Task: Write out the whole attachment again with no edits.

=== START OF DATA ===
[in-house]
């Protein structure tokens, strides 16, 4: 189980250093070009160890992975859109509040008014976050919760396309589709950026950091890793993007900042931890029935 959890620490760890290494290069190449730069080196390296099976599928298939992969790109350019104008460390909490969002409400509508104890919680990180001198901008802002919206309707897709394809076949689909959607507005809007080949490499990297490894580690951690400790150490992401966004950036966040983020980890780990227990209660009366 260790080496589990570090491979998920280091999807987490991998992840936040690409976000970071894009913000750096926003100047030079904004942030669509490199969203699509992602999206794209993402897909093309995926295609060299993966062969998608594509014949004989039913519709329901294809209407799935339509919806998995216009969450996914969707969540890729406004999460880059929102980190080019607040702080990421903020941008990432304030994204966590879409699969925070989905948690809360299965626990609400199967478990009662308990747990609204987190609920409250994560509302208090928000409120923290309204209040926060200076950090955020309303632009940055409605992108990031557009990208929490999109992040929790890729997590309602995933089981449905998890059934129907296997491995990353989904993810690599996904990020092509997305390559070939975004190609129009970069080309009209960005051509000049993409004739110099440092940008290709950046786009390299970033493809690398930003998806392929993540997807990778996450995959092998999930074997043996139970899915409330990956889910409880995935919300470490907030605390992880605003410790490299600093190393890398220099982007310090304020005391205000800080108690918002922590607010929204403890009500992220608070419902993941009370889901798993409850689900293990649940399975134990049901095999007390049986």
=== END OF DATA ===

[in-house]
């Protein structure tokens, strides 16, 4: 189980250093070009160890992975859109509040008014976050919760396309589709950026950091890793993007900042931890029935 959890620490760890290494290069190449730069080196390296099976599928298939992969790109350019104008460390909490969002409400509508104890919680990180001198901008802002919206309707897709394809076949689909959607507005809007080949490499990297490894580690951690400790150490992401966004950036966040983020980890780990227990209660009366 260790080496589990570090491979998920280091999807987490991998992840936040690409976000970071894009913000750096926003100047030079904004942030669509490199969203699509992602999206794209993402897909093309995926295609060299993966062969998608594509014949004989039913519709329901294809209407799935339509919806998995216009969450996914969707969540890729406004999460880059929102980190080019607040702080990421903020941008990432304030994204966590879409699969925070989905948690809360299965626990609400199967478990009662308990747990609204987190609920409250994560509302208090928000409120923290309204209040926060200076950090955020309303632009940055409605992108990031557009990208929490999109992040929790890729997590309602995933089981449905998890059934129907296997491995990353989904993810690599996904990020092509997305390559070939975004190609129009970069080309009209960005051509000049993409004739110099440092940008290709950046786009390299970033493809690398930003998806392929993540997807990778996450995959092998999930074997043996139970899915409330990956889910409880995935919300470490907030605390992880605003410790490299600093190393890398220099982007310090304020005391205000800080108690918002922590607010929204403890009500992220608070419902993941009370889901798993409850689900293990649940399975134990049901095999007390049986």